Allen. She is “dark haired with an unmistakable air of quiet
She created a small publication when she was a girl called Amy’s
View. She is in a relationship with Dominic.
Esme Allen is Amy’s mother and a prominent West end actress. She is forty-nine at the start of the play, and is “surprisingly small, her manner both sensitive and intense. Something in her vulnerability makes people instantly protective of her.”  She constantly butts heads with Dominic, and has an interesting relationship with Frank.
Dominic Tyghe is Amy’s boyfriend (or husband, depending on the moment of the play). He is a year younger than Amy, and quite attractive. He is an orphan, having never known his parents, and aspires to be a successful filmmaker.
Frank Oddie is one of Esme’s neighbors, as well as a commissioning agent for Lloyd’s of London. He looks after Esme’s investments and other financial matters. He is “in his early fifties, easy going and amiable,”  and he is desperate to marry Esme, who continues to refuse him year after year.
Evelyn Thomas is Esme’s mother in law, Amy’s grandma. She is “white haired, in her late seventies,” and lives with Esme.  She becomes increasingly decrepit throughout the play.
Toby Cole is a young actor in his twenties who works in a production with Esme at the end of the play.
It is important to keep in mind that the characters we see from beginning to end (all but Toby, really) age about sixteen years throughout, so their general demeanor and appearance should change, if just slightly.
When analyzing characters of a play, they can be looked at in three different ways: literally, functionally, and symbolically.  The characters’ literal descriptions are provided above, but we will go into functionality and symbolism below. There are seven general functions that a character can serve within a play: protagonist or agent of action, antagonist, confidant, foil, comic relief, and utilitarian.  There are also more specific descriptions of character roles depending on the genre of the play. (See Genre, below.)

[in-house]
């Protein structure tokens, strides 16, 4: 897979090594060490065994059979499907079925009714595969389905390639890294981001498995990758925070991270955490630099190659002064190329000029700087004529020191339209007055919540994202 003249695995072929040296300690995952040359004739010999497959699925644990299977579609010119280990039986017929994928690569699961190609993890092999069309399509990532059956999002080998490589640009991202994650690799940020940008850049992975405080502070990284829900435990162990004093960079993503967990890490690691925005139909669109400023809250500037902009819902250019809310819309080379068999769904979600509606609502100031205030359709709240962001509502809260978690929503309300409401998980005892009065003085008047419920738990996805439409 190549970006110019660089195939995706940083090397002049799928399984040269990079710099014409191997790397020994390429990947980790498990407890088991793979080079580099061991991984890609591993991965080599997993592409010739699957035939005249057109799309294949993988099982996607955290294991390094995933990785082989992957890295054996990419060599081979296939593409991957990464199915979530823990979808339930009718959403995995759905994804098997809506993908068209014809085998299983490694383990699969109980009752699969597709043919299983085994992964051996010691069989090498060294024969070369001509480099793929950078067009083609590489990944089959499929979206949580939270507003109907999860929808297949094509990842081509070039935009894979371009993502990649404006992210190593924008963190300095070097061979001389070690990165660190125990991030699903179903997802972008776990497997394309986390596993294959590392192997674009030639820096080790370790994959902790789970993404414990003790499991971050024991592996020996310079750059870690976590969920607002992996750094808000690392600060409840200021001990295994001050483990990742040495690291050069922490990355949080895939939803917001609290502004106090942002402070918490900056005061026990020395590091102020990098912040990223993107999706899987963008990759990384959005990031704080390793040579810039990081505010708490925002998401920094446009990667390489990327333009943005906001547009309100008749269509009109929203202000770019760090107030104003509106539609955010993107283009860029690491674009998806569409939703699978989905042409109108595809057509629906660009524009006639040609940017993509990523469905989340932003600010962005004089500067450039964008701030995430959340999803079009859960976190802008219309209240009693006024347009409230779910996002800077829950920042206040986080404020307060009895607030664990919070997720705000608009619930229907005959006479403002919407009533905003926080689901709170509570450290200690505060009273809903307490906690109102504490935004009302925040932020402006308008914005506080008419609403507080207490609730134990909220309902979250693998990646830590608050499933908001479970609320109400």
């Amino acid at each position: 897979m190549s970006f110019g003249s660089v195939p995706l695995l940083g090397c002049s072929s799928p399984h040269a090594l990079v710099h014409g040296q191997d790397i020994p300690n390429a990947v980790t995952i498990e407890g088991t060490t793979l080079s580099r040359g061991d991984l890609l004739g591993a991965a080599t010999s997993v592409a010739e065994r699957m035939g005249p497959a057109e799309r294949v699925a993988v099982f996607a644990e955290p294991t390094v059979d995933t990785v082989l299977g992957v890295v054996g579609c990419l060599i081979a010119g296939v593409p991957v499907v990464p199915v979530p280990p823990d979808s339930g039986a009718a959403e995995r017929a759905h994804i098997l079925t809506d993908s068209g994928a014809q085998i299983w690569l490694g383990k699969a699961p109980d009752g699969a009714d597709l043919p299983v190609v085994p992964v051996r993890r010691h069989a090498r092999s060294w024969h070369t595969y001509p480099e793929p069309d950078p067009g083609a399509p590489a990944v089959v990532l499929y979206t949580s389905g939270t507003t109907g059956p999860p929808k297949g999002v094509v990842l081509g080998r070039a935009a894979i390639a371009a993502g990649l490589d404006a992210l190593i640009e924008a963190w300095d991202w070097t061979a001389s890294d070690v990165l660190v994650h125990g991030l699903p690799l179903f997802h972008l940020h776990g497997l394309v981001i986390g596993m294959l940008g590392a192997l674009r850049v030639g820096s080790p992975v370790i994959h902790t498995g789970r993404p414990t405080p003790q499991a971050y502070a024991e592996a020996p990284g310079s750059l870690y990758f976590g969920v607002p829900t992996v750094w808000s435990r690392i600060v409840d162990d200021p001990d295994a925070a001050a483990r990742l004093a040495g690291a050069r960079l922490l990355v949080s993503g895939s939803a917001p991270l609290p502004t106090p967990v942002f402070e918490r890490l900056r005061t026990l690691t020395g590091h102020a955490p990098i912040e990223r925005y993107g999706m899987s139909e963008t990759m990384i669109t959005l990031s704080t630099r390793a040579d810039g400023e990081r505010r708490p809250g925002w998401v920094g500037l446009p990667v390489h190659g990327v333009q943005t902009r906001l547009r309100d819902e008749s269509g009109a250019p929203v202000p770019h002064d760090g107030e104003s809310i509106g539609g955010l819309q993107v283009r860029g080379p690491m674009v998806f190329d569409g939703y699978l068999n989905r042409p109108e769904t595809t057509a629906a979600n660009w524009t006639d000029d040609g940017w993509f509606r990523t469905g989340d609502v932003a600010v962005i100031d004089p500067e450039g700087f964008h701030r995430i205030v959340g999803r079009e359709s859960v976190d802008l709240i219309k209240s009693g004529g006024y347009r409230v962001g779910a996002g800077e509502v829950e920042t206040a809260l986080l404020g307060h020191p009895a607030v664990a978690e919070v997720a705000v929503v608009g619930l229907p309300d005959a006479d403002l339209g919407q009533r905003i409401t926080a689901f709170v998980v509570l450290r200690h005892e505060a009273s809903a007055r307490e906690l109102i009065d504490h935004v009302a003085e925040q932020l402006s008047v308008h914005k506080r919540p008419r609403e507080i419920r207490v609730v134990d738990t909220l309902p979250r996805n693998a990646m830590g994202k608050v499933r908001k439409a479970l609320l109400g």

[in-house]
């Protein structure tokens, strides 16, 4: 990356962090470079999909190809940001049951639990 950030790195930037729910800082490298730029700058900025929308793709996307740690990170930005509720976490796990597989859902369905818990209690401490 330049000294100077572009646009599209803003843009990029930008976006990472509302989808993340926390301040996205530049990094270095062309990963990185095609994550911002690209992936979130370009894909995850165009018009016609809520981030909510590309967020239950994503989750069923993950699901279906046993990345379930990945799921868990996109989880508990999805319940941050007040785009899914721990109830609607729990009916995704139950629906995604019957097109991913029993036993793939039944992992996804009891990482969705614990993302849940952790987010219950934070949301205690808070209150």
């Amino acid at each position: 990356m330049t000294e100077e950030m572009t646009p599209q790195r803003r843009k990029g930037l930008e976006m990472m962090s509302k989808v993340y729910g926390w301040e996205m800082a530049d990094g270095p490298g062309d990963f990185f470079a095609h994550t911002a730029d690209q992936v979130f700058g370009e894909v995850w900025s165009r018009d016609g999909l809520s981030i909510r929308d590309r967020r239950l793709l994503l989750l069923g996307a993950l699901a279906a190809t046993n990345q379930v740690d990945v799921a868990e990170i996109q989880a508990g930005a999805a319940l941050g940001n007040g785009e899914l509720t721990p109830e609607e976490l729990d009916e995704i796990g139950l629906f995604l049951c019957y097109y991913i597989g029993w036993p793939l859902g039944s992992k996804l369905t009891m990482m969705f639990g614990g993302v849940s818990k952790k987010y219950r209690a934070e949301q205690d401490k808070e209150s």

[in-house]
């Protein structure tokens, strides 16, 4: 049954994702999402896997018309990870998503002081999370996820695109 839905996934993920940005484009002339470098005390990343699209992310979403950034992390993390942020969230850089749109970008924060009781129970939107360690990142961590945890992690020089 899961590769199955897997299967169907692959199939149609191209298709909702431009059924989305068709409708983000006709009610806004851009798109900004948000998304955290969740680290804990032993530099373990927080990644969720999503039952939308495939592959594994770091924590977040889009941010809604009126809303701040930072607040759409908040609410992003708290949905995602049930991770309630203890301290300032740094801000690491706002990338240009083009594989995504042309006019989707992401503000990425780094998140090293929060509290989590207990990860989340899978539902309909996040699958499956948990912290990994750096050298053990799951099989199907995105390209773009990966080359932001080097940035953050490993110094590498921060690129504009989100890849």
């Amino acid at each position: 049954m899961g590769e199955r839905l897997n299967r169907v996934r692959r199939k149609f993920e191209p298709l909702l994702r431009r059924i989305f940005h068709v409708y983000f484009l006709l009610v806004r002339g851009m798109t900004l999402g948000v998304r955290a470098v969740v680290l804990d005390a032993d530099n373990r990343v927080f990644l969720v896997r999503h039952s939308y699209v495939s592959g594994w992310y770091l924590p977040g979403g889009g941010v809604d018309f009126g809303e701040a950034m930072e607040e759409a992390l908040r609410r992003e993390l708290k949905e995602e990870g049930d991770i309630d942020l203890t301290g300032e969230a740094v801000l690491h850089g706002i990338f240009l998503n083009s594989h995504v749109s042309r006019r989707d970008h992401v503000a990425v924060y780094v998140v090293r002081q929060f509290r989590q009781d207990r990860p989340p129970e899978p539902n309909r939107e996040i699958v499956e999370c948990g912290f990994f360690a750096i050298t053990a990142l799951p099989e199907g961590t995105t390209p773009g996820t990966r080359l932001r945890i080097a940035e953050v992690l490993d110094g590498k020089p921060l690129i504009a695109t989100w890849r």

Amy serves as the protagonist throughout the play. (In this case, the protagonist is separate from the agent of action, Esme.) Amy is the focus of the play, as the title bears her name and she is constantly trying to just make everything work. All of the major events are centered around her as she works her way through the tangle of relationships with Dominic and her mother. Specific to a tragicomedy, Amy could be considered the innocent victim, making Esme the protagonist. She is sort of taken advantage of by Dominic and her relationship is rejected by her mother – she has done nothing wrong and yet is being abused, attacked, and dismissed at every step.
Esme could also be seen as the protagonist, but she is more accurately the agent of action – the one that sets things rolling and makes things happen. She is the one that tells Dominic of Amy’s pregnancy, and she is the one who seems to react to Dominic’s one-sided commentary on theater and media. She also acts as a confidant to Amy, since Amy always seems to be visiting her mother when something in her life has gone wrong and she needs advice and consoling. Specific to tragicomedy, Esme is Amy’s teacher, giving her examples of how to live her life and how to give her love.
Dominic is of course the antagonist. He stands in the way of almost everyone in the play. He is not fully committed to Amy, and therefore keeps her from achieving her full potential as a girlfriend/wife/lover/partner or whatever she is striving to be for him. He is certainly a hindrance to Esme, whom he is at constant odds with over the issue of the theater, and he causes additional problems by creating a barrier between Esme and Amy.
Frank could be considered a foil to Esme, since he is rather easy going and doesn’t complain or get worked up easily. This contrasts greatly with Esme’s strong emotional response to almost anything. Although she may remain cool, you can see that she is analyzing and calculating to take control of the situation. Frank just sits back and watches the action – often missing something in the conversation, or at least pretending to be uninvolved. Frank could also be considered the buffoon, since he creates an additional obstacle between Amy and Esme by screwing up Esme’s finances.